Which brings me back to my original question. Is there a way to keep those values from the start of a creative career?

Today I found my answer. Yes you can.

In the book ‘How to be a graphic designer without loosing your soul’ Adrian Shaughnessy confronted my dilemma. He claimed when he under sold his work his opinions weren’t valued, but when he saw people sticking to their guns they managed to gain respect rather then be dismissed.

In a world with no principles, people often most respect those who have principles- Adrian Shaughnessy

Later on I was fortunate enough to be part of a lecture in which we Skyped Jay Cousins, an innovative product designer currently based in Berlin. Jay was very clear about his ethics, he wanted to be involved with interesting work that wasn’t mundane or socially destructive. When questioned whether these values ever caused problems he claimed if you don’t compromise on ethics, and have a very clear idea in your head of what quality you want to sustain, then people seem to be more willing to negotiate with you until you meet an agreement.

Strive not to be a success but rather to be of value- Albert Einstein

I’m not naïve enough to think this will always be the case in encounters with all clients, but I’m hopeful that in todays world my values will be seen as an asset rather then something to be criticised, and I’ll be a part of innovation and positive change right from the start of my career.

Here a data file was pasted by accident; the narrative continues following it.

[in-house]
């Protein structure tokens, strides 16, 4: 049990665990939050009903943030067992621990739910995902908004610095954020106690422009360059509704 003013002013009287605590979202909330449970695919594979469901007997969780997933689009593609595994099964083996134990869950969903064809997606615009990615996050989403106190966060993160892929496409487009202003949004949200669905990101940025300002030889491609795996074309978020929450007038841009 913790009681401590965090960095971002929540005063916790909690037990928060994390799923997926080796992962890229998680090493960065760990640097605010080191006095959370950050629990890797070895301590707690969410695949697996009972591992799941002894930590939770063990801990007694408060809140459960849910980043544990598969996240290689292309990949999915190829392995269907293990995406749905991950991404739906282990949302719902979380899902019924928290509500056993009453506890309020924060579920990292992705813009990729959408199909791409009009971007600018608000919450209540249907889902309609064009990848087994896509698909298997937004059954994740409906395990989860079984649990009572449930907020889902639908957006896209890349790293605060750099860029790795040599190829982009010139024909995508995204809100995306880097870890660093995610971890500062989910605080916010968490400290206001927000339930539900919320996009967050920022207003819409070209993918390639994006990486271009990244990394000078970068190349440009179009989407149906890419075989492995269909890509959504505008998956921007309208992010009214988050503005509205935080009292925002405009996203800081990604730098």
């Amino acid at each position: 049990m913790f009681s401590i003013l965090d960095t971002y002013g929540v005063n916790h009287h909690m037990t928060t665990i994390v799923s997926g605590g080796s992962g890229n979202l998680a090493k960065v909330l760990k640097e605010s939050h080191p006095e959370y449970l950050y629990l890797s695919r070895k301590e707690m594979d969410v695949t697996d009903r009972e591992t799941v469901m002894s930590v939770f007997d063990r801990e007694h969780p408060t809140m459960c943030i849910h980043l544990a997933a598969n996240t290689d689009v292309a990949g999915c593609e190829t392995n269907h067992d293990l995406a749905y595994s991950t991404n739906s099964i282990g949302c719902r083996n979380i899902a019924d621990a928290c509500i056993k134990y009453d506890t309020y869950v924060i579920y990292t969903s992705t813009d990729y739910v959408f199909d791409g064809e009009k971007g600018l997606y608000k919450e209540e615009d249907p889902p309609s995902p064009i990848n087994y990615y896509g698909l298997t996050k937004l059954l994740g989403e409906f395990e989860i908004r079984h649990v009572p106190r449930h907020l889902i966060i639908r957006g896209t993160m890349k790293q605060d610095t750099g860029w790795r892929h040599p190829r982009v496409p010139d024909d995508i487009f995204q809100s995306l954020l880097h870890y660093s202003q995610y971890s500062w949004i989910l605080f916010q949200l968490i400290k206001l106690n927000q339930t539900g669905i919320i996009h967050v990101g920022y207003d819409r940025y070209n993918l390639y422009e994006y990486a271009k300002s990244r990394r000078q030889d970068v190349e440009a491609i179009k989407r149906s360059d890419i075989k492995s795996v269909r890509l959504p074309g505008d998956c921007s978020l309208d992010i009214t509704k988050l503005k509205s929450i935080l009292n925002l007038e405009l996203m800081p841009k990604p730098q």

Attaching a personality to a PDF

Being a Graphic Design student I’m no stranger to the idea of branding something, a ­­ it was this fact that caused sudden panic at the start of my new Design Enterprise module. You can brand absolutely anything… including yourself. In fact it wasn’t so much the thought that I could brand myself that was so daunting but more so that I had to, that I had already started from the moment I decided to join this industry I had started a creative footprint, firmly planted on the big bad world. Through social media, through online portfolios, through word of mouth I had started to brand ‘Maha Ghani’ as a person I had to sell.